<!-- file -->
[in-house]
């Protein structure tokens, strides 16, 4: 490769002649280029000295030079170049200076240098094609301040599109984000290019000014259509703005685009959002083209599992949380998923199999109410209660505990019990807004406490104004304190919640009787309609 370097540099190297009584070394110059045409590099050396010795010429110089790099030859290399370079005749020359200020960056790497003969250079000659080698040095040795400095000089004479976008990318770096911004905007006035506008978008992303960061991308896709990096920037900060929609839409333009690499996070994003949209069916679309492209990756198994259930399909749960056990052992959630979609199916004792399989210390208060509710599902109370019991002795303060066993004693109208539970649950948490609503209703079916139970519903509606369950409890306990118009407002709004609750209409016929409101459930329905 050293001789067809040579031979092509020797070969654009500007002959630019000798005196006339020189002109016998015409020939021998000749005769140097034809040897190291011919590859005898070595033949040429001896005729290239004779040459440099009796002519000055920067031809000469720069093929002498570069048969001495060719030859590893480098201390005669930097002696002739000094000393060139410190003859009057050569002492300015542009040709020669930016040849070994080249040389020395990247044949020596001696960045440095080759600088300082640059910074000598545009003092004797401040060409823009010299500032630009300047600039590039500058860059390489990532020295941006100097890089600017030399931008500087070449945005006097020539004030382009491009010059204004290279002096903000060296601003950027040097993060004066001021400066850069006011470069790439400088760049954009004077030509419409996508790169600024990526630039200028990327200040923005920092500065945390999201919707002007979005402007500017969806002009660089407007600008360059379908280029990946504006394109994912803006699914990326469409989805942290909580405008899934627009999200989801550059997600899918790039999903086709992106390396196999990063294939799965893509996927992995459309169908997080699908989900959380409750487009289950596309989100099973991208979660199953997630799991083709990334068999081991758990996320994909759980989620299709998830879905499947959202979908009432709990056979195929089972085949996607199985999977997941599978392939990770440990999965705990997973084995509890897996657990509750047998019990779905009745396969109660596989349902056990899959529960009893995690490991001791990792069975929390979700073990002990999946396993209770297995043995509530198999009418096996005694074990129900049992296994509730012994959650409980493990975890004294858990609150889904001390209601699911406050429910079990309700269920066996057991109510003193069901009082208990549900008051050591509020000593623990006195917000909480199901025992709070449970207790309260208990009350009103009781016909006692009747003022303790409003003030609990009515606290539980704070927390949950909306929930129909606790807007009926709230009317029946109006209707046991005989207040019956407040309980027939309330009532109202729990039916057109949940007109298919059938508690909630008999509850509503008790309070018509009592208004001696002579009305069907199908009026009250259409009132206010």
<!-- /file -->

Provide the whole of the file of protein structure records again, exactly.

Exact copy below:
[in-house]
């Protein structure tokens, strides 16, 4: 490769002649280029000295030079170049200076240098094609301040599109984000290019000014259509703005685009959002083209599992949380998923199999109410209660505990019990807004406490104004304190919640009787309609 370097540099190297009584070394110059045409590099050396010795010429110089790099030859290399370079005749020359200020960056790497003969250079000659080698040095040795400095000089004479976008990318770096911004905007006035506008978008992303960061991308896709990096920037900060929609839409333009690499996070994003949209069916679309492209990756198994259930399909749960056990052992959630979609199916004792399989210390208060509710599902109370019991002795303060066993004693109208539970649950948490609503209703079916139970519903509606369950409890306990118009407002709004609750209409016929409101459930329905 050293001789067809040579031979092509020797070969654009500007002959630019000798005196006339020189002109016998015409020939021998000749005769140097034809040897190291011919590859005898070595033949040429001896005729290239004779040459440099009796002519000055920067031809000469720069093929002498570069048969001495060719030859590893480098201390005669930097002696002739000094000393060139410190003859009057050569002492300015542009040709020669930016040849070994080249040389020395990247044949020596001696960045440095080759600088300082640059910074000598545009003092004797401040060409823009010299500032630009300047600039590039500058860059390489990532020295941006100097890089600017030399931008500087070449945005006097020539004030382009491009010059204004290279002096903000060296601003950027040097993060004066001021400066850069006011470069790439400088760049954009004077030509419409996508790169600024990526630039200028990327200040923005920092500065945390999201919707002007979005402007500017969806002009660089407007600008360059379908280029990946504006394109994912803006699914990326469409989805942290909580405008899934627009999200989801550059997600899918790039999903086709992106390396196999990063294939799965893509996927992995459309169908997080699908989900959380409750487009289950596309989100099973991208979660199953997630799991083709990334068999081991758990996320994909759980989620299709998830879905499947959202979908009432709990056979195929089972085949996607199985999977997941599978392939990770440990999965705990997973084995509890897996657990509750047998019990779905009745396969109660596989349902056990899959529960009893995690490991001791990792069975929390979700073990002990999946396993209770297995043995509530198999009418096996005694074990129900049992296994509730012994959650409980493990975890004294858990609150889904001390209601699911406050429910079990309700269920066996057991109510003193069901009082208990549900008051050591509020000593623990006195917000909480199901025992709070449970207790309260208990009350009103009781016909006692009747003022303790409003003030609990009515606290539980704070927390949950909306929930129909606790807007009926709230009317029946109006209707046991005989207040019956407040309980027939309330009532109202729990039916057109949940007109298919059938508690909630008999509850509503008790309070018509009592208004001696002579009305069907199908009026009250259409009132206010």